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taoist funeral

Taoist Funeral Procession

taoist funeral

Taoism is a Chinese religion that differs in many ways from other religions of the world. It also differs when it comes to their funeral processions. There are different dialects in Taoism, including Hainanese, Teochew, Hakka, etc., and that is why the Taoist funerals vary from dialect to dialect.

A Taoist funeral can be simple or elaborate according to the will of the deceased or the family. But, no matter how the procession happens, it always has a meaning behind it, and there are a few rites and rituals which everyone in Taoism follows.

5 Taoist Funeral Procession

In Singapore, a Taoist funeral procession includes the following rituals.

1.   The Setting:

Like many funeral services, Taoists funerals are also held at the altar, where the picture of the deceased is placed near the casket. Candles and flowers are placed all around the altar to show respect and send prayers to the beloved. The procession also includes food which was once a favourite of the departed soul.

2.   Calling Back the Soul:

Once someone in Taoism dies, their loved ones call onto their names in the hopes that they will come back to them. Then, they call out to the spirit so that it might come back to the body. But, since this doesn’t happen, the family then proceeds to the next ritual.

3.   Cleansing of the Body and the Soul:

This ritual requires the washing of the body with water from mother earth. The elder son usually collects the water for washing. It represents that the deceased has left all their worldly belongings and attachments in this world and moved on to the next one. This act allows the deceased’s soul to start their journey to the next world with a clear conscience and Tabula Rasa.

4.   Burning Paper near the Coffin:

This procession is a very common tradition in Taoist funerals. In this ritual, paper is burned near the coffin to ensure that the dead have everything in the afterlife that they used in this life. Paper money, pictures, and similar paper objects are burned to imitate worldly objects. In Taoism, people don’t let go of their loved ones without ensuring that they have everything they require in the hereafter.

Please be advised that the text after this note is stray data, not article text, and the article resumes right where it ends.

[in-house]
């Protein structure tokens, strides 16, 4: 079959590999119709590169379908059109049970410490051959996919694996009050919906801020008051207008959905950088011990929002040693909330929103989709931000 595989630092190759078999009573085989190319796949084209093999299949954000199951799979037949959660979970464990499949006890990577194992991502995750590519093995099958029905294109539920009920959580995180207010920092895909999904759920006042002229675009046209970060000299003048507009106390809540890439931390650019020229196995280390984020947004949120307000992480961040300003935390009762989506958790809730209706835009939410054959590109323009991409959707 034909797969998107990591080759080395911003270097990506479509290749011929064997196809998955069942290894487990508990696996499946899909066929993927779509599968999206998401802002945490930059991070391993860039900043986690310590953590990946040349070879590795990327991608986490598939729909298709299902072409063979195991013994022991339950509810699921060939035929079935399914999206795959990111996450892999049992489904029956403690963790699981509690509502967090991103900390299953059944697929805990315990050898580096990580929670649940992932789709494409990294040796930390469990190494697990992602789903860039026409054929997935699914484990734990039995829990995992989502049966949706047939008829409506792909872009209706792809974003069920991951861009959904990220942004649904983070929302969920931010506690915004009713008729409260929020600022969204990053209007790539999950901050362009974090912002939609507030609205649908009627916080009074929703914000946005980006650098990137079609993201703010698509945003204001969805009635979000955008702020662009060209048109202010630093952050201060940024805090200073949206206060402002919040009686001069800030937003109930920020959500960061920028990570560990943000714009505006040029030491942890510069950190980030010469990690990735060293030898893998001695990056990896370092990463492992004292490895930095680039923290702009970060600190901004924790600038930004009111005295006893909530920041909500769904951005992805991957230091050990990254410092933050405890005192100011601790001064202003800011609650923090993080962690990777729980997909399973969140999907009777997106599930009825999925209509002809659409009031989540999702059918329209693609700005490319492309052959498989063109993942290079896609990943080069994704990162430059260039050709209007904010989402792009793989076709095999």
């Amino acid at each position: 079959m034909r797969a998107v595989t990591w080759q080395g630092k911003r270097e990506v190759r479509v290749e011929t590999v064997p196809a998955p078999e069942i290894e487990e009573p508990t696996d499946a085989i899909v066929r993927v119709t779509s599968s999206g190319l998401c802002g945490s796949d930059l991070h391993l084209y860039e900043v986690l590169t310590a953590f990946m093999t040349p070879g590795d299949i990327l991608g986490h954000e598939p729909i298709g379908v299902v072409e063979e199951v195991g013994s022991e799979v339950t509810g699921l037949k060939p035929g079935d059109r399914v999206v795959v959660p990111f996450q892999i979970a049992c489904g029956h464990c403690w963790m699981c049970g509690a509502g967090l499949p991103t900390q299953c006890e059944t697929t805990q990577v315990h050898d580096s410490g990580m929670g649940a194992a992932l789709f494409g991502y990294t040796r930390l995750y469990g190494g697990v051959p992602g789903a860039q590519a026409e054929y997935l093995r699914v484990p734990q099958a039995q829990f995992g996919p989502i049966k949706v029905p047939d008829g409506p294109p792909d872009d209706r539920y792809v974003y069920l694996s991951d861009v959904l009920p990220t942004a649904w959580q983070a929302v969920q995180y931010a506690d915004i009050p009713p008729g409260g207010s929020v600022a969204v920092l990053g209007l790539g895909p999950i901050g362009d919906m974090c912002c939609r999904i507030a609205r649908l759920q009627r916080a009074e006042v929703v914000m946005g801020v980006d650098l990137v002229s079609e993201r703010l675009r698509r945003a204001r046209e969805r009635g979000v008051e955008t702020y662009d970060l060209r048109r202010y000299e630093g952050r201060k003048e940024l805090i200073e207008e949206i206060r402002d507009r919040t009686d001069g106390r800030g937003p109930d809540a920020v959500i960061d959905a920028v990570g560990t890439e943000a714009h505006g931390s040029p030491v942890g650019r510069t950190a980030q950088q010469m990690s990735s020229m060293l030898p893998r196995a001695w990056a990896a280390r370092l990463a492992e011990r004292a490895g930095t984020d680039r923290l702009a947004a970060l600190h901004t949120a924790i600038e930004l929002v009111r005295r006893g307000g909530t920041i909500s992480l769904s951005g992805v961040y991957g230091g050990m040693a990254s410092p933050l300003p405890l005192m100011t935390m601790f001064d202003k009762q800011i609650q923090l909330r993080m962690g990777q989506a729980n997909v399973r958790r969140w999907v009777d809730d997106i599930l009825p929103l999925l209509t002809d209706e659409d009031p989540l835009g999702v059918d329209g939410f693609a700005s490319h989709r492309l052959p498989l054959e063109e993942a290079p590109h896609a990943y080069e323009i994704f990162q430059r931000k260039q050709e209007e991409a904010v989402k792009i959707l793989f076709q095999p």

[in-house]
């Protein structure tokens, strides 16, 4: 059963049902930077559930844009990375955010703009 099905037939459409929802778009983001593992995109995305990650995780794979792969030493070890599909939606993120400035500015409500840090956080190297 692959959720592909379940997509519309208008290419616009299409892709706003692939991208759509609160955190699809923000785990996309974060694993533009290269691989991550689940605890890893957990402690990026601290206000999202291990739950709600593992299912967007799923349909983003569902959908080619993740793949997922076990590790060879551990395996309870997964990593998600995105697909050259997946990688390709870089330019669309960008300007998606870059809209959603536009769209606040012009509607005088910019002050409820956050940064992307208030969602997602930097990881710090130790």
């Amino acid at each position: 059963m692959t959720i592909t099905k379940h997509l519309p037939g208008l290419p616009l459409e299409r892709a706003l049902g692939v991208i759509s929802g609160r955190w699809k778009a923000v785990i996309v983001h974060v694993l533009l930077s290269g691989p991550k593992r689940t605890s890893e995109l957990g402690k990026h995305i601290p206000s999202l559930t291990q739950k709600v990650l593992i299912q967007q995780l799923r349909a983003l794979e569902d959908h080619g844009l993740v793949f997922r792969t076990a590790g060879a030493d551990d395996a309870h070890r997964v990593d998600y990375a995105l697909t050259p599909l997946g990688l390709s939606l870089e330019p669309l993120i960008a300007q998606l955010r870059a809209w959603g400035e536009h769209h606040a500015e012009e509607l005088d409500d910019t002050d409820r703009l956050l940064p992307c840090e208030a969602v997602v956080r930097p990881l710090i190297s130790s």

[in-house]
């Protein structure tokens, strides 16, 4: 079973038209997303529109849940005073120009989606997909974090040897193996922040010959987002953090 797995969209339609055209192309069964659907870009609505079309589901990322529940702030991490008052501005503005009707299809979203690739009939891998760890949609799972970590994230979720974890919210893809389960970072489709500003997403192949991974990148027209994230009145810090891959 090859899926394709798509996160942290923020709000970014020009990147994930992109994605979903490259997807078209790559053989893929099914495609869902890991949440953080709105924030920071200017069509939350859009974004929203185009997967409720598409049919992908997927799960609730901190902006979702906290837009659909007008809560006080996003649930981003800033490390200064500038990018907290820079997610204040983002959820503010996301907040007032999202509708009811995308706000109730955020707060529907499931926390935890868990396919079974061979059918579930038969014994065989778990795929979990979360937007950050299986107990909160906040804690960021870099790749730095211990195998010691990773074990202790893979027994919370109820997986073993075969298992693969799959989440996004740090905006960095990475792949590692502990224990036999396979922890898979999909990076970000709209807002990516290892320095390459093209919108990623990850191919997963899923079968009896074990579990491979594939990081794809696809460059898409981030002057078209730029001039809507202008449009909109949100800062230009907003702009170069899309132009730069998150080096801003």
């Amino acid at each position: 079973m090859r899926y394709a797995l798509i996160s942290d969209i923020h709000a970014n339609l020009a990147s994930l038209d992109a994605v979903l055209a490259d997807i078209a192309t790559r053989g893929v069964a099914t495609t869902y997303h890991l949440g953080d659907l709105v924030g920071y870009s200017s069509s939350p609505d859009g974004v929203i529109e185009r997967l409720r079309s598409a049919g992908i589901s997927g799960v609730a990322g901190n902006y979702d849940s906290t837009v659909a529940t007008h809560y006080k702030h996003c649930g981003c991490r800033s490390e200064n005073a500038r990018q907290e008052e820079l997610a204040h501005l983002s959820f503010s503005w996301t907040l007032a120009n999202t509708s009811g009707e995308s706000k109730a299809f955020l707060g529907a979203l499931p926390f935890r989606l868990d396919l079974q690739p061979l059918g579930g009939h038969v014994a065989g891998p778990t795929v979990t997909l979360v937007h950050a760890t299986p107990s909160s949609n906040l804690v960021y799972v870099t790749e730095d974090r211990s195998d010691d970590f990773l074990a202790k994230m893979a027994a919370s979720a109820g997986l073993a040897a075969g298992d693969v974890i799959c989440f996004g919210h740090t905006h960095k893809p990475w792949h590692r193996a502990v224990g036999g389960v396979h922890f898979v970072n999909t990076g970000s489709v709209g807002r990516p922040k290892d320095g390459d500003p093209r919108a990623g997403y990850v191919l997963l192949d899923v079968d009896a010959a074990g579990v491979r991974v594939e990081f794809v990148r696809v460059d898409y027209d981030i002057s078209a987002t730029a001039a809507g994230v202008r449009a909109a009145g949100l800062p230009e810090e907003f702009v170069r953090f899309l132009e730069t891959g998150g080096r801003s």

5.   Chanting the Scriptures and Sutras:

During the Taoist funeral service, the Taoist priest (a daoshi) leading the service will chant the sutras and scriptures for the departed soul. The purpose of chanting the verses is to ask for forgiveness and repent for the sins.

After chanting, the priest will circle the fire with nine tiles that represent the underworld levels. Then he would wield a dagger or sword to subjugate evil spirits by breaking those tiles and freeing the deceased from evil things. Finally, the daoshi will sit on a seat that is shaped like a lotus. The lotus motif symbolizes the Chinese Goddess of Mercy Guan Yin.

Summing Up:

These were some of the Taoist funeral procession rituals which most sects and dialects follow. But, there are also a few things that are specific to different sects. For example, some sects believe that they should not look at the coffin when it is being buried or not wear colours to the funeral as it is considered taboo.

Divine Casket Singapore was established in 2004 by the late Silvester, one of the first few embalmers in Singapore. Through his dedication to the craft of embalming, he sought to provide the best for the deceased, emphasizing respect for those who have passed and remembering those who have been left behind. His craftsmanship has earned much praise and compliment throughout the 1990s from grateful clients. 

Contact us today @ 9003 9551 Or [email protected] Website: https://divinecasket.sg/

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